The flawless crystal of this elegant bottle is used with the subtlety and restraint that often characterizes work in this material. For a further discussion on the development of the use of crystal in the manufacture of snuff bottles, see the footnote to lot 615.
Fujian province along the southern coast of China was famous for its crystal, and two of its cities, Zhangzhou and Zhangbu, produced large quantities of crystal carvings as early as the beginning of the eighteenth century. Given the abundance of the natural material, it would have been natural for the local artisans to rise to the challenge of carving the crystal. It may be that a school of crystal snuff bottle carvers developed there, but the material would also have been carved elsewhere, such as the Palace workshops, or at Suzhou, and probably other hardstone-carving centers as well.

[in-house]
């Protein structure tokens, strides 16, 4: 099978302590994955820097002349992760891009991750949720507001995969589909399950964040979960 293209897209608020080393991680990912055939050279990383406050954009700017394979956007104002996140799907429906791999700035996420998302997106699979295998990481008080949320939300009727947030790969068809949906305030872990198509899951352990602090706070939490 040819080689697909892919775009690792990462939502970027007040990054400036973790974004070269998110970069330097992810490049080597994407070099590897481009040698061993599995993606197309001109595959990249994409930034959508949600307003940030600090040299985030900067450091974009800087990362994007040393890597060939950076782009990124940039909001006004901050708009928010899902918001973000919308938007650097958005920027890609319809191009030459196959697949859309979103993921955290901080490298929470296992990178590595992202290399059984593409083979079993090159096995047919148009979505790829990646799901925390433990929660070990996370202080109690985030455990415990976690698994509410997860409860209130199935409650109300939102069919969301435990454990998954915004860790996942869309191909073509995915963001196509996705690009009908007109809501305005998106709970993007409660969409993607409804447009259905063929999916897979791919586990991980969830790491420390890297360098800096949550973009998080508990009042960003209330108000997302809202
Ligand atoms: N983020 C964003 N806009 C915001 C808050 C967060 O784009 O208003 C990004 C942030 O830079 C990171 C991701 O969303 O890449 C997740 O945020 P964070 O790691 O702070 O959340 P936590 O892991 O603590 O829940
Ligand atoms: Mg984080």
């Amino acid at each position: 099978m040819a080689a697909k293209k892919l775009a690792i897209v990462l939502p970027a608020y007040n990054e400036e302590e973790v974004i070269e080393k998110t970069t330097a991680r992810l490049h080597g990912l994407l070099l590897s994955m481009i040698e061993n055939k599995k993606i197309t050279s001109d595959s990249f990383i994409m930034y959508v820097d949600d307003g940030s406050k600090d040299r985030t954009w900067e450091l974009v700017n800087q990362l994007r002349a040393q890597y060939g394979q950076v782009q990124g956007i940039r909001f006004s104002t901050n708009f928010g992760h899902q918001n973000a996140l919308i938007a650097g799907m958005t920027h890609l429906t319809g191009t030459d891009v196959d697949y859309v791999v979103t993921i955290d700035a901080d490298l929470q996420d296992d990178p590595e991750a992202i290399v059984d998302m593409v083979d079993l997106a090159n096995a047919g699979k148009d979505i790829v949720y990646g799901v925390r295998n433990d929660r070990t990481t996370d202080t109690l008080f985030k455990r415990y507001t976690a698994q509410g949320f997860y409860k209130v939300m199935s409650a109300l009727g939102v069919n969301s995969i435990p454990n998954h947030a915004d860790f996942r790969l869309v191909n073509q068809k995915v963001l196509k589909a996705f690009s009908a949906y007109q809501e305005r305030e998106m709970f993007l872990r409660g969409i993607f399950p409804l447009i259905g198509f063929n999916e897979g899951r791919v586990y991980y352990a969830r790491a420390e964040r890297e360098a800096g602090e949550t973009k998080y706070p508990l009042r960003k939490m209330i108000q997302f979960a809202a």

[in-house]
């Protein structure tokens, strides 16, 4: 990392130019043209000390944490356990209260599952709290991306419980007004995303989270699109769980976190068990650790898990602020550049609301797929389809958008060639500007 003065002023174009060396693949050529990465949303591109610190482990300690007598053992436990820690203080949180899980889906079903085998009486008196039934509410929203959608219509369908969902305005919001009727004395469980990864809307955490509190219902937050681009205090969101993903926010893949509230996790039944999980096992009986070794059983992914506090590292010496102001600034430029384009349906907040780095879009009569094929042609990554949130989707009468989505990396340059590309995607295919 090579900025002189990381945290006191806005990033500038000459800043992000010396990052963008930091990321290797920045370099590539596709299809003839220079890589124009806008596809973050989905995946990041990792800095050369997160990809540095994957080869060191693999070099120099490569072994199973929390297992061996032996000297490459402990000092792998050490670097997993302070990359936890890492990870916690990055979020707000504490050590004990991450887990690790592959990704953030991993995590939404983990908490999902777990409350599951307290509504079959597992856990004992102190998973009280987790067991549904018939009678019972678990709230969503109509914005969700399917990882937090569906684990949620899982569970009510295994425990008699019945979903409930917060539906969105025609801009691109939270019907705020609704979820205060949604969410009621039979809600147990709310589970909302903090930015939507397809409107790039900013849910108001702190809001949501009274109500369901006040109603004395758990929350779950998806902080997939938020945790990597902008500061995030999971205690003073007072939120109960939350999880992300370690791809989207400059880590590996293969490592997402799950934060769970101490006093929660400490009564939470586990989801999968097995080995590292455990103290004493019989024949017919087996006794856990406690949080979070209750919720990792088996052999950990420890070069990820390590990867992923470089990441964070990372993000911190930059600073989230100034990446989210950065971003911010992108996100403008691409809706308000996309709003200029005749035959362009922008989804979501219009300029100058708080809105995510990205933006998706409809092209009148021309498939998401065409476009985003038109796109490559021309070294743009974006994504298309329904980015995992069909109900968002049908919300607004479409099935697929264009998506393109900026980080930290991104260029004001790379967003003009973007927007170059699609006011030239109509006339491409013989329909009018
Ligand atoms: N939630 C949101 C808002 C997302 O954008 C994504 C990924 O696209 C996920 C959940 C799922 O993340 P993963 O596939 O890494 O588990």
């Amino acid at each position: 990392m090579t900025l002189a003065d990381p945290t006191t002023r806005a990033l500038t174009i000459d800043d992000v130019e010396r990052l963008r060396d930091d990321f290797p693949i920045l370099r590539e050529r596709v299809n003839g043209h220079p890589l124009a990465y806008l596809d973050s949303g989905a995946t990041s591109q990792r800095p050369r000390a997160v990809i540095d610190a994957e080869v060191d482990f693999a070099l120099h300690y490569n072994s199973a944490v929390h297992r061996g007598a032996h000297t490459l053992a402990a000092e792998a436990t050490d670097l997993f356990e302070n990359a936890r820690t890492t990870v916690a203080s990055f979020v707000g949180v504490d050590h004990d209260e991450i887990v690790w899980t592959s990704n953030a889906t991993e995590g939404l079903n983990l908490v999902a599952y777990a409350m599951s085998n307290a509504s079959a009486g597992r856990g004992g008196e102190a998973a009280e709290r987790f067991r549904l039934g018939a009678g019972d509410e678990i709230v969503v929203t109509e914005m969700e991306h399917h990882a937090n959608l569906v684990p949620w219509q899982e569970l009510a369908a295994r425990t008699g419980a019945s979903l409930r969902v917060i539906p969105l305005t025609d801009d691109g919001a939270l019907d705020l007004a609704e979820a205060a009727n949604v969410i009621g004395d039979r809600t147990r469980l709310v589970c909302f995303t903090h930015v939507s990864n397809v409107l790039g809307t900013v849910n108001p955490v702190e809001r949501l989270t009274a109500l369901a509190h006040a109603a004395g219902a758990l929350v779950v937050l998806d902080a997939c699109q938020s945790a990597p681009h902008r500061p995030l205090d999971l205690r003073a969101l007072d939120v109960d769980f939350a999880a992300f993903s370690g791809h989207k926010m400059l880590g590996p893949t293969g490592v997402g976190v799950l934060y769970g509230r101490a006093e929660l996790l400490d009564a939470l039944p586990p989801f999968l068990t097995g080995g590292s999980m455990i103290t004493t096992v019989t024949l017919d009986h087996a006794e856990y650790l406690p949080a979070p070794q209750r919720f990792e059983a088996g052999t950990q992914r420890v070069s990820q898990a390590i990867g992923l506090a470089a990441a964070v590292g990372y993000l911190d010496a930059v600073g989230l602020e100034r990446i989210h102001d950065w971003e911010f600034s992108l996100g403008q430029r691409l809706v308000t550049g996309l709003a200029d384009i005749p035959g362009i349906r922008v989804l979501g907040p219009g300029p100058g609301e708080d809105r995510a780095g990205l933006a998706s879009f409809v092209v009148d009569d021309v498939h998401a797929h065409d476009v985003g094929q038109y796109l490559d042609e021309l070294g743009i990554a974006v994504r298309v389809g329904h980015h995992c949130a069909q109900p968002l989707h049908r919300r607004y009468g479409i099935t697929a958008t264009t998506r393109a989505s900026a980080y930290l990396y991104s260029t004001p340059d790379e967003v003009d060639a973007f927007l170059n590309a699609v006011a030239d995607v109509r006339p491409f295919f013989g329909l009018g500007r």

The orchid symbolizes the integrity of the gentleman-scholar, based on the poetry of the Qu Yuan (4th-3rd century BC). During the Yuan dynasty, it was often depicted as an uprooted plant in paintings and works of art as a subtle, silent accusation aimed at the barbarian Mongol conquerors. Here, however, the plant is shown rooted in the soil, depicted with graceful economy by two simple shapes, each with long leaves swaying in the wind.
The inscription is divided into two and reads: Xiang sheng ("fragrant blossoming") and Suxin huachu ("a place that allows one speak their mind without inhibition"). The seal reads Yi Shi ("One Stone").